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Flintstones Christmas Carol, A

Warner Bros. // G // October 2, 2007
List Price: $14.98 [Buy now and save at Amazon]

Review by Ian Jane | posted October 30, 2007 | E-mail the Author

The Movie:

This Flintstones holiday special from 1994 puts a stone age spin on the familiar A Christmas Carol story that's been rehashed time and time again. Setting the story in prehistoric times gives the material a slightly more original context than other takes on the story we've seen but there's still nothing here we haven't really seen before even if it is fun to revisit some of those classic characters that we know and love.

Fred is all set to star in the Bedrock Community Players' production of A Christmas Carol as Eboneezer Scrooge and it's a role that he cannot wait to tear into. Fred's head starts to swell and, in typical Fred Flintstone fashion, he starts to shirk on his duties at home meaning that as he throws himself into his acting, he realizes that he's forgotten to go Christmas shopping. On top of that, he's also forgotten to pick up Pebbles from the day care center. Wilma is none too pleased with this recent turn of events, neither are Betty and Barney. Later that night, Fred gets a trio of ghostly visitors who take him around town and show him the error of his ways in hopes that he'll make up for past transgressions before it's too late. While all of this is going on, many of the behind the scenes crewmembers and a few of the bit part actors working on the play with Fred begin to get sick, meaning that Wilma will have to come in at the last minute and pull double duty working as a seamstress and stage manager in addition to filling in for a few of the ailing would be thespians who have fallen ill.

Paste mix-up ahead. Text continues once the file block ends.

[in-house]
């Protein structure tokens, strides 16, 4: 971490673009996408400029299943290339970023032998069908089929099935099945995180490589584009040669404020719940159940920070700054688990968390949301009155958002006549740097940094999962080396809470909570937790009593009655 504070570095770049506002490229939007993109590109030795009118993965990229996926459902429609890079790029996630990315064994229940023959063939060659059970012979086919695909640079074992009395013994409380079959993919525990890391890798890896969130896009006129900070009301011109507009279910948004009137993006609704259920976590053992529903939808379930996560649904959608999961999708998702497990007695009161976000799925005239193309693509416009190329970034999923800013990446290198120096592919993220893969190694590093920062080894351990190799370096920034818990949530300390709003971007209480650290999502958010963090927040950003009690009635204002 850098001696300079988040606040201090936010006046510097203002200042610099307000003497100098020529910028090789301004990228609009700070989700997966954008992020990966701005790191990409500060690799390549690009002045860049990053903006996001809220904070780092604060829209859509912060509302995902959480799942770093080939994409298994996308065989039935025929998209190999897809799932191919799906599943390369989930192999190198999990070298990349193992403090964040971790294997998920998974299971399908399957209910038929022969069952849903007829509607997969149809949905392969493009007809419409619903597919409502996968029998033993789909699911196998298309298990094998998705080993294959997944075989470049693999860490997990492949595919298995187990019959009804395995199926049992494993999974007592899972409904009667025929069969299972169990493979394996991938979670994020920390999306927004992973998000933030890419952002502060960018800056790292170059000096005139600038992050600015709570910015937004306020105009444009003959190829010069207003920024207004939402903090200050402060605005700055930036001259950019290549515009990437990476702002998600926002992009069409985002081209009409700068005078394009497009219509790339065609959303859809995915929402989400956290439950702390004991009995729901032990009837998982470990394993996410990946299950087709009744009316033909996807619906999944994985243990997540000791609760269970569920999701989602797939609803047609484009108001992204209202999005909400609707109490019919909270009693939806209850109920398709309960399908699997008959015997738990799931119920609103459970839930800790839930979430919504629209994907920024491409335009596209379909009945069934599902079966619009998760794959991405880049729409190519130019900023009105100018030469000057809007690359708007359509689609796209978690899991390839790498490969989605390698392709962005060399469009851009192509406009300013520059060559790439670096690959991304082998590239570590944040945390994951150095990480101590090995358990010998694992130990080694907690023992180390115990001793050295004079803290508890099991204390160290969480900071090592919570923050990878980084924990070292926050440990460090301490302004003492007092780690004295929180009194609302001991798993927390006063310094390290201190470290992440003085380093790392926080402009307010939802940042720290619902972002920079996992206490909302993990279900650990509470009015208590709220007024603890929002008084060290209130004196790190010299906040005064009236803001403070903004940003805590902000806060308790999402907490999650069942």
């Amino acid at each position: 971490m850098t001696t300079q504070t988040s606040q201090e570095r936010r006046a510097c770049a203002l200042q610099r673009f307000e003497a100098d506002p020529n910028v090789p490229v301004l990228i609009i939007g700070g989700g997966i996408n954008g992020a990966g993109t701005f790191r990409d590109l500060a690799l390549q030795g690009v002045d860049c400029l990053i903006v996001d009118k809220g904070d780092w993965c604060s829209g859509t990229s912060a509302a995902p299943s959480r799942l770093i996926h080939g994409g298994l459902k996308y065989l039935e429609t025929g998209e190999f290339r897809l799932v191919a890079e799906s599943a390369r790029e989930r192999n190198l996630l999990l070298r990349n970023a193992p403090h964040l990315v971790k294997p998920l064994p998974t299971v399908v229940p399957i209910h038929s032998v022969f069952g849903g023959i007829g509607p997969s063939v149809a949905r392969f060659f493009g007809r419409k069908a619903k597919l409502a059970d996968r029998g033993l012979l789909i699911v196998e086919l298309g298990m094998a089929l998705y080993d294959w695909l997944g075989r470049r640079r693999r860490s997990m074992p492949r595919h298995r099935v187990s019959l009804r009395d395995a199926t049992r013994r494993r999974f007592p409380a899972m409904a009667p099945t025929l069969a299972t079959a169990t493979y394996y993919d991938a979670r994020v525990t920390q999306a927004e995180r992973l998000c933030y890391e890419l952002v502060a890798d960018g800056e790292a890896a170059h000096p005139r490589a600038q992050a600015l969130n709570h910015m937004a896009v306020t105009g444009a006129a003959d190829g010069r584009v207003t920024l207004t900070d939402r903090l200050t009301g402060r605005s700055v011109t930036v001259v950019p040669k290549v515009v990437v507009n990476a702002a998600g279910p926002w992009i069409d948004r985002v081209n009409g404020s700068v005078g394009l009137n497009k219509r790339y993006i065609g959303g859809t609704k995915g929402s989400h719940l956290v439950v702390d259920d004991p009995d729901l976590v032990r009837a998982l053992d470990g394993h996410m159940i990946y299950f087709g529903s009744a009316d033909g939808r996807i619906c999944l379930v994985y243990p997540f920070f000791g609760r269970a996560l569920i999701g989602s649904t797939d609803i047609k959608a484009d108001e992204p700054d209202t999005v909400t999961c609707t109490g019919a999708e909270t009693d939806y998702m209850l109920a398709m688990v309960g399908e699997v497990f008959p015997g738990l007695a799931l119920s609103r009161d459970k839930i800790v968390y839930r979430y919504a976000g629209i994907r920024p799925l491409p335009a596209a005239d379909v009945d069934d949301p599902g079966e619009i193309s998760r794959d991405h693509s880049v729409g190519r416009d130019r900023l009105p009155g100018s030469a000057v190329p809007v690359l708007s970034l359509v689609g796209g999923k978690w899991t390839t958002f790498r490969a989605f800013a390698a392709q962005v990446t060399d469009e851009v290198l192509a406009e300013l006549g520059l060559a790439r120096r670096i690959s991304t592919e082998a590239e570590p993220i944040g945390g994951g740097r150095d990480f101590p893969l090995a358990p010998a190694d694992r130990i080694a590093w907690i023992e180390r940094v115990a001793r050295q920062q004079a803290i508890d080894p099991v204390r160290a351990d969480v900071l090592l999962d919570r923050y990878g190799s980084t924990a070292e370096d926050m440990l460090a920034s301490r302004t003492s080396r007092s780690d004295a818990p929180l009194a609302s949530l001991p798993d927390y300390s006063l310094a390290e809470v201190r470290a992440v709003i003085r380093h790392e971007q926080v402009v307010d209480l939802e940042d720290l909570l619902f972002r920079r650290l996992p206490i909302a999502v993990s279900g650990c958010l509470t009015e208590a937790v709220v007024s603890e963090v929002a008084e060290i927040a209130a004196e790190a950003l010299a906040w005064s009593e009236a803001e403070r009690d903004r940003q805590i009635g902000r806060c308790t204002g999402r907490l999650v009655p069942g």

The first thing that long time fans of The Flintstones are going to notice with this more recent offering is Alan Reed does not provide the voice of Fred Flintstone (he passed away in 1977. His replacement, Henry Corden, doesn't do a bad job (he's voiced Fred from the seventies through 2000 before passing away in 2005) but it's obviously a different voice and it's hard not to notice it if you're at all familiar with the original series. We also find Mel Blanc (who passed away before this special was done) replaced by Frank Welker. Don Messick and Jean Vander Pyl are still on board so most of the main characters sound the same but with Fred's voice having changed, it all seems a little off. Add to that the fact that animation has changed a fair bit since The Flintstones originally aired, so the characters look slightly different here than they did in the regular series. These two obvious alterations give this special a very different and almost unfamiliar feeling that doesn't do it any favors.